Francis Scott Key finished his poem “Defence of Fort McHenry” today in 1814, which later would become the lyrics for our national anthem “The Star-Spangled Banner.” Now WE know em


Francis Scott Key was born August 1, 1779 on the Key family 1,865 acre plantation Terra Rubra in what is now Carroll County, Maryland.

His father John Ross Key was a lawyer, a judge, and an officer in the Continental Army.

Francis learned law from his uncle Philip Barton Key and attended law school at St. John’s College, Annapolis, Maryland.

Francis considered the ministry more than once in his life, but upon graduation joined his uncle’s law firm until he was able to set up his own practice in Georgetown around 1805.

Georgetown was a quiet town of some 5,000 just a few miles from the nations capitol.

The tranquility usually found there was broken when the War of 1812 broke out.

The British captured Washington, D.C. and set fire to both the White House and the Capitol building.

The British Navy then entered the Chesapeake Bay with intentions of interrupting trade while preparing for an assault on Baltimore.

When Francis learned that his friend and much loved elderly physician, Dr. William Beanes, had become a hostage on the British flagship Tonnant, Francis Key joined Colonel John Stuart Skinner (the agent for American/British prisoner exchanges) on a mission approved by President Madison.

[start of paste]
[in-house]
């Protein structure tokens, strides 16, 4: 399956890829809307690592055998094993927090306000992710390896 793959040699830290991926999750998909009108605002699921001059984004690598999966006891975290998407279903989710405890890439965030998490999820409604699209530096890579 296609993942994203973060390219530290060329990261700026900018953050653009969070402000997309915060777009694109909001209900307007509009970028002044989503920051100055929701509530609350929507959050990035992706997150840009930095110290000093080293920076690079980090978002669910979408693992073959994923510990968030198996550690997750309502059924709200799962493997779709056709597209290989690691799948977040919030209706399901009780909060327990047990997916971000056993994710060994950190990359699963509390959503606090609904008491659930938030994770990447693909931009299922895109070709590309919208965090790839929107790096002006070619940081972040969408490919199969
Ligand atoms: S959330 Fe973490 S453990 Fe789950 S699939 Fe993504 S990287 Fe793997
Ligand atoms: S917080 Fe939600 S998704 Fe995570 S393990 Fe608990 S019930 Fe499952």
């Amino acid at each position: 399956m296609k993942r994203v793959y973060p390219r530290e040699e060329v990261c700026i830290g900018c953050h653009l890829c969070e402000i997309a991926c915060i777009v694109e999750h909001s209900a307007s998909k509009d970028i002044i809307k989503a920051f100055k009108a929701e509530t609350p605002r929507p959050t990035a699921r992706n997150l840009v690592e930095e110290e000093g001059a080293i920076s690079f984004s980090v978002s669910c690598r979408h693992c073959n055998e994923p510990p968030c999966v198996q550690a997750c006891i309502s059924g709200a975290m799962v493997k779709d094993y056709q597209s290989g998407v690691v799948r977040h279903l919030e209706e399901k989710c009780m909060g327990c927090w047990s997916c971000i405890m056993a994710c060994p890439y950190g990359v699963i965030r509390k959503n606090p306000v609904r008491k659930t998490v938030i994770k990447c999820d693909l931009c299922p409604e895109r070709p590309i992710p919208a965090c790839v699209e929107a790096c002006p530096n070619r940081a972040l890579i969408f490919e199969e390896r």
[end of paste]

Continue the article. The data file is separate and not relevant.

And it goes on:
On the afternoon of September 7, 1814, the two men set sail from Baltimore aboard the sloop HMS Minden, flying a flag of truce.

Key and Skinner were taken aboard the HMS Tonnant and met with British Vice Admiral Alexander Cochrane, British Rear Admiral George Cockburn, and British Major General Robert Ross.

At first, the British officers refused to release Dr. Beanes, but relented after Key showed them a letter written by wounded British prisoners praising Beanes for their kind treatment. However, after negotiations, dinner, and more negotiations over drinks while the British officers discussed war plans, the prisoner release was approved.

Once they were joined by Dr. Beanes, though, they were not allowed to return to Baltimore because they had heard too much about British plans and had become too familiar with the strength and position of British ships.

As a result, the three men were placed under guard and forced to wait out the attack behind the British Fleet, first aboard HMS Surprise and later HMS Minden.

It was from this position in Chesapeake Bay that Francis Scott Key was forced to spend a long rainy night unable to do anything but watch the bombarding of American forces at Fort McHenry during the Battle of Baltimore.

Then on the morning of September 14, 1814, after a mysterious silence during the predawn hours, Francis Scott Key’s anxiety was finally broken when daylight came and Fort McHenry’s American flag was still there, waving triumphantly in the breeze!